Although it may be thought that this suggestion would impose further restrictions on data centre location, particularly given the current trend towards using water as a cooling medium, this is not necessarily the case. Additionally, as far as Esa Muukka, the CEO of Mäntsälä Sähkö and its parent company, Nivos Oy, is concerned, the size of a data centre may not prove to be a limiting factor either. In a recent interview, Mr Muukka suggested that, where it may be uneconomic, or difficult, to link together multiple heat sources to form a larger district heating network, the recovered heat could be utilised effectively on a smaller scale, primarily within the properties that are in close vicinity to, or integral to, the data centre’s own building. However, he went on to say that:

“This could result in a big change for existing district heating companies because, if they are not careful, (unless they create partnerships with the data centre companies) they could find that they are left out in the cold.”

Furthermore, based on Mäntsälä Sähkö’s “Finnish Climate Action of the Year 2016” award winning partnership with Russian internet search engine and data centre provider, Yandex Oy, Mr Muukka would suggest that, with careful district heating network planning and data centre design, not only can air act as an effective coolant for large scale data centers but it will, as a by-product of the cooling process, provide district heating networks with a scalable, efficient and cost-effective heat source that can significantly reduce operational carbon emissions.

The level of confidence that Mr Muukka has with regard to his suggestion is borne out by the fact that in Mäntsälä, Mäntsälä Sähkö and Yandex Oy have achieved just Although Yandex’s Phase 1, 10 mega watt data centre is not fully optimised for heat recovery, full optimisation will occur in the centres build in Phase 2, through the use of air source heat pump plant, the city’s district heating network already receives half of its annual distributed heat energy from the plant and, as Mr Muukka goes on to explain:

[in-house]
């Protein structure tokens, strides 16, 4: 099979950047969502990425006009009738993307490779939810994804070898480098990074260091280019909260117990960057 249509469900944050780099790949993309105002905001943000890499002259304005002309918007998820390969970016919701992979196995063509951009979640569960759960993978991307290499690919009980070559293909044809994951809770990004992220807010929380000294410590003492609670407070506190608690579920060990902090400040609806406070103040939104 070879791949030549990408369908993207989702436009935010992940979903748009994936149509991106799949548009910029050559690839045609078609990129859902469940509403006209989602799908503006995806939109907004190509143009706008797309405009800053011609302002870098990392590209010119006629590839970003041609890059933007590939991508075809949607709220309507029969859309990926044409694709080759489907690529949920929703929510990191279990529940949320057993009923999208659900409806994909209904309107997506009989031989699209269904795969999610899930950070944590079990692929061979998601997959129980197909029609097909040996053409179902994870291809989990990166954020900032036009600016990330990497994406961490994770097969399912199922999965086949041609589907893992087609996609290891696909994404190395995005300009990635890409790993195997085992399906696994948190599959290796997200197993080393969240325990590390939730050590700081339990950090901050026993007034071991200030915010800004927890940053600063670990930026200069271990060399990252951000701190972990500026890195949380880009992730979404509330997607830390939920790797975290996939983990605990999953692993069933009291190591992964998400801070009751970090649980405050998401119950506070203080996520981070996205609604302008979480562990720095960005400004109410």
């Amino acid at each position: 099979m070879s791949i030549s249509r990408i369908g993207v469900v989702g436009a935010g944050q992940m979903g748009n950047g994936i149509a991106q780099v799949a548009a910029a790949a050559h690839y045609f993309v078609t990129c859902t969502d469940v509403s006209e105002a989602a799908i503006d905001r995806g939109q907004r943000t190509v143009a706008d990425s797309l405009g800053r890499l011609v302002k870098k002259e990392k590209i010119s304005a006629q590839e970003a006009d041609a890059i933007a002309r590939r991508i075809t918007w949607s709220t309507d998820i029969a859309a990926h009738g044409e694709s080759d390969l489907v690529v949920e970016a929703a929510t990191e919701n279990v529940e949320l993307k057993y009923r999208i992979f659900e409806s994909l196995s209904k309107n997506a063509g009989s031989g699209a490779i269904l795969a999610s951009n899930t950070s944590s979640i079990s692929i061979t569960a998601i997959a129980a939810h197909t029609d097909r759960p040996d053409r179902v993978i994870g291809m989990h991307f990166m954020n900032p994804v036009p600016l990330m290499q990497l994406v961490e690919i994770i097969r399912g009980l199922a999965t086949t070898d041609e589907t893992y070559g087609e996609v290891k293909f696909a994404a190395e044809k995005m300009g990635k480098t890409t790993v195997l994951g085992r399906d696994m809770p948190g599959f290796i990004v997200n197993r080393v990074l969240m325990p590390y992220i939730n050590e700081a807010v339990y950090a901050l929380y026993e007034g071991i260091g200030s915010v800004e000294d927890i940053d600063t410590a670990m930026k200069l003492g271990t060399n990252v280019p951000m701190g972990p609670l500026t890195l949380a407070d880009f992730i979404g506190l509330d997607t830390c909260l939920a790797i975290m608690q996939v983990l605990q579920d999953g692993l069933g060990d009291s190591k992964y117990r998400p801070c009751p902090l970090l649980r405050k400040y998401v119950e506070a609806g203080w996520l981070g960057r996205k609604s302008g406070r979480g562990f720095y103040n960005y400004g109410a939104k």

“This benefits our consumption of natural gas in our heating centre and network. We have halved the consumption of natural gas already in the first phase and our CO2 emissions are 40% lower – so we have already met the European target. And when Yandex starts to build up the second phase, and they are going to build four similar plants all together, then we are actually going to receive more heat than we can utilise in the network. So, after the second phase, we will take all our distributed heat from Yandex. Consequently, except for emergency provision, this will basically alleviate requirement for natural gas in our city centre and industrial area district heating plants and, consequently, we will no longer have any CO2 emissions.”

So, to sum up, it can be seen that there is direct correlation between data centres and district heating systems. Hopefully, over time, more businesses will recognise the potential that exists in this area of technology and design mutually beneficial systems which will not only meet the requirements of the EU’s directives but which will, in turn, ultimately prove profitable for environment in which we live.

Esa Muukka will be one of the guest speakers at the Nordic Digital Business Summit which takes place at the Kaapelitehdas in Helsinki on September 22nd 2016.

Richard CarterAuthor: Richard Carter,
writing for NDBS